Few things get on my nerves more than religious people.
Keep in mind that there is a vast difference between being religious and being spiritual. The first way to distinguish is with speech. The spiritual person seeks the mind of Christ. “What would Jesus do” is not a slogan on a bracelet but a true pursuit. Religious people drown their conversation in religious slogans, catch-phrases and clichés. Let me provide an example. I was at a function recently where the old question of “if you had $1 million, what would you do with it?” One person said, “First, I would give some to my Lord and Savior.” A more conventional statement would be, “As a Christian, I believe in the practice of tithing, so I would give the first 10% to my church.” See the difference?
Another thing that can be vexing about religious people is their belief that their traditions are as important as real Scriptures. And as often as not, some of the views are about as Biblical as a Dr. Seuss book. Since I have lived in the South, I have encountered a disturbing number of people that believe if you are reading a Bible that is not the King James Version, you are not reading a real Bible. It is useless to try to convince these people that the Bible was not written in King James English, or that several versions are translations (not all other versions are paraphrases). These folks also write commandments where there are none, such as that any consumption of alcohol is evil. They insist that any time the Bible uses the word “wine,” it is Welch’s grape juice and not real wine. You can’t convince them that Jesus would not create something sinful. Would Jesus turn a rock into cigarettes? Of course not. So why would he change water to wine if consuming wine was a sin? These are people that just don’t like taste of alcoholic beverages and believe everyone that consumes alcohol will end up as a raging alcoholic. So they preach that all alcohol is evil so they can canonize their personal preferences.
One thing that religious people do that can also trap spiritual people is the concept of what I call “levels” of sin. There is really no such thing. The Bible says the one unforgivable sin is blasphemy (Mark 3:29). I have always believed that suicide is also in this category, because you are murdering yourself, and once you murder yourself, you have no opportunity to repent. But humans tend to believe that some sins are worse than others. The strict fundamentalist I mentioned above thinks alcohol is worse than a lot of other things. But the biggest one is sin of a sexual nature. The Bible is very clear that the only type of acceptable sexual activity takes place between a husband and wife, a man and a woman. In the current age, where homosexuality is becoming more accepted in society, many religious groups are going absolutely nuts, and are attacking homosexuality as if it were far worse than any other thing a human can do. Sadly, this has been on full display here in North Carolina in the battle between the Charlotte LGBT protection ordinance and the state House Bill 2 that overrode that ordinance. While the ordinance was being debated, religious nut cases packed the government center to protest, and those that spoke during the public comment portion of the city council meeting shrieked of moral outrage, promises of God’s vengeance and that anyone who supported the ordinance was going to hell.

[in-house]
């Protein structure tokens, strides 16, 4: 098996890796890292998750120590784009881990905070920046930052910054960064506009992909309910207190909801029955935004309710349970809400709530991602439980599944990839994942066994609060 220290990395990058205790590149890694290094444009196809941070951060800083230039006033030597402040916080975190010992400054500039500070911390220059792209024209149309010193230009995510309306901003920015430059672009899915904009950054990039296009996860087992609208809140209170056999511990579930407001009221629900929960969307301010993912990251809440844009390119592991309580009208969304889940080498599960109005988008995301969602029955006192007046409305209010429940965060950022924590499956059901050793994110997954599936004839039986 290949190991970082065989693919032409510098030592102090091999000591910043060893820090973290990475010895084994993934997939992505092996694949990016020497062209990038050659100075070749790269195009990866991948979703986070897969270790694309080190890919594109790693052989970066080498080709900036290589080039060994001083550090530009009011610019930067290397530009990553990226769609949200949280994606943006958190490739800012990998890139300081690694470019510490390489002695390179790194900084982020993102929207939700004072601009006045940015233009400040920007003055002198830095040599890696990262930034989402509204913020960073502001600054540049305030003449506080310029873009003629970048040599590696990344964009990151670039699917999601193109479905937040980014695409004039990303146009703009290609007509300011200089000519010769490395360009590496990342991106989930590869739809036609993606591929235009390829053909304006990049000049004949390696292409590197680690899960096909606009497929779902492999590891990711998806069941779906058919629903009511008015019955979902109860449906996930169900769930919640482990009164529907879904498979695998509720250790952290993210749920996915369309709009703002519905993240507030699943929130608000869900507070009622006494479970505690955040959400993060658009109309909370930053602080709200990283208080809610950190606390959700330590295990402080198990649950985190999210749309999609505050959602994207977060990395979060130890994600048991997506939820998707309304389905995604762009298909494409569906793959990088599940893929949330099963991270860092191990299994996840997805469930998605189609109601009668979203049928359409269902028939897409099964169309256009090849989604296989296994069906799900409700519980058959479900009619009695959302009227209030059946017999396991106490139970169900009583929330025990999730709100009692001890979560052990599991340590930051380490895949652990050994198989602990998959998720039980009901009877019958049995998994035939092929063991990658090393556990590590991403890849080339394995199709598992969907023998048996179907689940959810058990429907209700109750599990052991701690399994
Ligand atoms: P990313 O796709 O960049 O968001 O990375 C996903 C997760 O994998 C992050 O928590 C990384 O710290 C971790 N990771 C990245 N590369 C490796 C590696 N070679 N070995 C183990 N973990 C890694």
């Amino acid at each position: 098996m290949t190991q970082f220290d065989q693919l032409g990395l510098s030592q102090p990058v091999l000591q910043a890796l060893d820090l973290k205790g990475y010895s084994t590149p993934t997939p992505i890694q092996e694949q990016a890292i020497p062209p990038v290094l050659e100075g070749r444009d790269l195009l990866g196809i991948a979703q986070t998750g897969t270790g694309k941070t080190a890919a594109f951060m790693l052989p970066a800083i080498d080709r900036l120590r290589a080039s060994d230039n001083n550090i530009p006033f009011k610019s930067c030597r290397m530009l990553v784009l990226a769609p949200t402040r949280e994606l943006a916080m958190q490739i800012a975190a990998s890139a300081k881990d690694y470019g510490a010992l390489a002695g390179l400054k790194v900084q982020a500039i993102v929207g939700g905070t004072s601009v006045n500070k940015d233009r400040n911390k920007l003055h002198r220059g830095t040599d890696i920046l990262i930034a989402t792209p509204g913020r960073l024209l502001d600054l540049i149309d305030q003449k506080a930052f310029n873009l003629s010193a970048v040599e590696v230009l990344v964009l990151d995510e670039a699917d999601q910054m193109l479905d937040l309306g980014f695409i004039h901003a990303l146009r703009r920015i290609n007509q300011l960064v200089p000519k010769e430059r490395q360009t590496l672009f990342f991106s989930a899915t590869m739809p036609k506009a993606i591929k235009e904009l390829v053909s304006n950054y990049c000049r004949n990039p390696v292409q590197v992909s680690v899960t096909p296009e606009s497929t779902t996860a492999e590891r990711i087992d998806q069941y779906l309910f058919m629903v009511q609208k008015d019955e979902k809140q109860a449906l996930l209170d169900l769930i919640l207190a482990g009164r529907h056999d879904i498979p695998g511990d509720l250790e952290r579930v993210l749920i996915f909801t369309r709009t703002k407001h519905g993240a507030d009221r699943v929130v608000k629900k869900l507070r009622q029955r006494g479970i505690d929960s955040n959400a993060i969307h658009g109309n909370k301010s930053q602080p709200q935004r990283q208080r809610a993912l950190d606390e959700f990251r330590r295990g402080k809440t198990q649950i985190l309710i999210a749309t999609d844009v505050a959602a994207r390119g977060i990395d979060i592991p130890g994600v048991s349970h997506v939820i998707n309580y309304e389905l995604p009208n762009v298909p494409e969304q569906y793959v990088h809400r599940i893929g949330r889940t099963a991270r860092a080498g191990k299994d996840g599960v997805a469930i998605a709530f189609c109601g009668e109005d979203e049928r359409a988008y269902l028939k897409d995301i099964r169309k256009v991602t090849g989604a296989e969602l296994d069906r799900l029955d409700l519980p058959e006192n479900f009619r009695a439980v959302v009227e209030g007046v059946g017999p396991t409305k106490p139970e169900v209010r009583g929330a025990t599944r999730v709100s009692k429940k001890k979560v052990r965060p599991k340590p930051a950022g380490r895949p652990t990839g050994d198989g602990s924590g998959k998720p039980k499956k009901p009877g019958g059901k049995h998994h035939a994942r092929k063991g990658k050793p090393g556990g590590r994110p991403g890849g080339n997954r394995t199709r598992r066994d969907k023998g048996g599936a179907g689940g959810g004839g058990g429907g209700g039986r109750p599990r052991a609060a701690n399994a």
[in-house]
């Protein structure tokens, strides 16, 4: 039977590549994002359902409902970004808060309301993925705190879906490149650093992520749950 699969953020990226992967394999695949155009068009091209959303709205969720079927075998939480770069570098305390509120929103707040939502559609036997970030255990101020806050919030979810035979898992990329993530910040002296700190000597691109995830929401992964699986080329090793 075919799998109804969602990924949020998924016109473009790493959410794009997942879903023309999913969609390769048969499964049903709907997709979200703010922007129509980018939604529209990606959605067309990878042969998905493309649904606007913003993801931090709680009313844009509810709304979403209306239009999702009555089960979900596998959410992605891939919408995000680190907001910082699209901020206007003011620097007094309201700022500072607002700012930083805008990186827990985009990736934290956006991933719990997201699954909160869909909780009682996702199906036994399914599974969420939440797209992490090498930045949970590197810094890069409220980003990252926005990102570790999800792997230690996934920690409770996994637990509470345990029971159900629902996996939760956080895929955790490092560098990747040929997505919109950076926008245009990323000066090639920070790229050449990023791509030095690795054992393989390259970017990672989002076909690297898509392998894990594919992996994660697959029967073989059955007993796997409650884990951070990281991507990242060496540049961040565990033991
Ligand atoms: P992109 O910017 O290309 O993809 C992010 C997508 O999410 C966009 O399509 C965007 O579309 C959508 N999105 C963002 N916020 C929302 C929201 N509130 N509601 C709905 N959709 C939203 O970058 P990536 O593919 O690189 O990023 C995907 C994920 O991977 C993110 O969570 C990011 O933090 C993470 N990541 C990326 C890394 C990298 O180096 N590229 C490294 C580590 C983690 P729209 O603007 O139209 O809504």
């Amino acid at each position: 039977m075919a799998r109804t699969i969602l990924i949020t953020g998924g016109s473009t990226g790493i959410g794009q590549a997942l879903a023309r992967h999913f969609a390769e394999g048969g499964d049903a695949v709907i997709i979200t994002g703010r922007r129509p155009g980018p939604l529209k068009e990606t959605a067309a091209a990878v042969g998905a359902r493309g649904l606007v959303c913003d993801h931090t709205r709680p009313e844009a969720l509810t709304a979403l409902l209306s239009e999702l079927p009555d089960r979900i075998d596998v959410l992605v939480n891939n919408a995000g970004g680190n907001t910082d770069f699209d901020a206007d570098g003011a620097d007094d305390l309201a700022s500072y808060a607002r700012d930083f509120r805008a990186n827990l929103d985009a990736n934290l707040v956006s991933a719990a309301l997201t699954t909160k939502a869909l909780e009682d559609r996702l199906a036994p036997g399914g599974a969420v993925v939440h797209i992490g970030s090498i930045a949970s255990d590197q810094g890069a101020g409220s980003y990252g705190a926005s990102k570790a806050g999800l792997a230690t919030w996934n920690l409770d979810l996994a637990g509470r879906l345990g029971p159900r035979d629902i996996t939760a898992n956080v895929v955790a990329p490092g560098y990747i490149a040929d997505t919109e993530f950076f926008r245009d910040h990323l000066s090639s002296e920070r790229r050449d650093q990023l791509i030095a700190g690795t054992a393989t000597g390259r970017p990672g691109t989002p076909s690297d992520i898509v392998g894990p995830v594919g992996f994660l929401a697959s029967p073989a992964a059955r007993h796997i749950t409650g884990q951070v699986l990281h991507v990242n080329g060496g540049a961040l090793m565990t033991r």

These religious nuts were nowhere to be found when former Charlotte mayor Patrick Cannon was being busted for taking massive bribes. But my Bible reads that liars and cowards will burn in the same lake of fire as those who are sexually immoral (Revelation 21:8). I have grown extremely tired of preachers who stand on their platforms and scream bloody murder about sexual sin being the worst thing in the world, while at the same time they are bilking their congregations and TV viewers out of millions of dollars in the name of “preaching to the world” while building mansions for themselves and owning private planes so they don’t have to get soiled by traveling with the great unwashed masses. Makes me sick to my stomach.
But what drives me batty most of all is when religious people attempt to force their narrow views onto everyone else, especially through legislations. The ones that do this the most are the strict fundamentalists. These are the people that think it is a mortal sin do engage in any activity that in even the4 slightest way resembles anything fun. The only thing they preach is hellfire and bloody damnation. All music that they don’t like is inspired by demons, they will angrily tell you. How DARE you drink a glass of wine with your dinner – and pay no attention that the Apostle Paul told Timothy to do that exact same thing (1 Timothy 5:23). They will also angrily tell you that God has personally instructed them to force everyone to live by their creed. Throughout the South they have managed to get sales of alcohol banned or restricted on Sundays. And here in NC, they have managed to elect people like them to state legislative positions who have done their bidding and passed House Bill 2, which has cause so much trouble.
While these religious nut cases are ramming through legislation in attempt to force the citizens to believe exactly as they do, they have a holier-than-thou, I-am-better-than-you smugness that is positively nauseating. They are the Pharisee in Luke 18:9-14, believing that they are higher life forms than everyone else. The spiritual person is more like the tax collector in this parable, calling for God’s mercy.
So, memo to religious people: Step off. Get over yourselves. Don’t spend your life loudly bloviating about your opinion being equal to the Bible, quoting your religious catch-phrases and trying to enact legislation to make everyone like you. Be spiritual. Drop to your knees and say, “God, have mercy on me, a sinner.”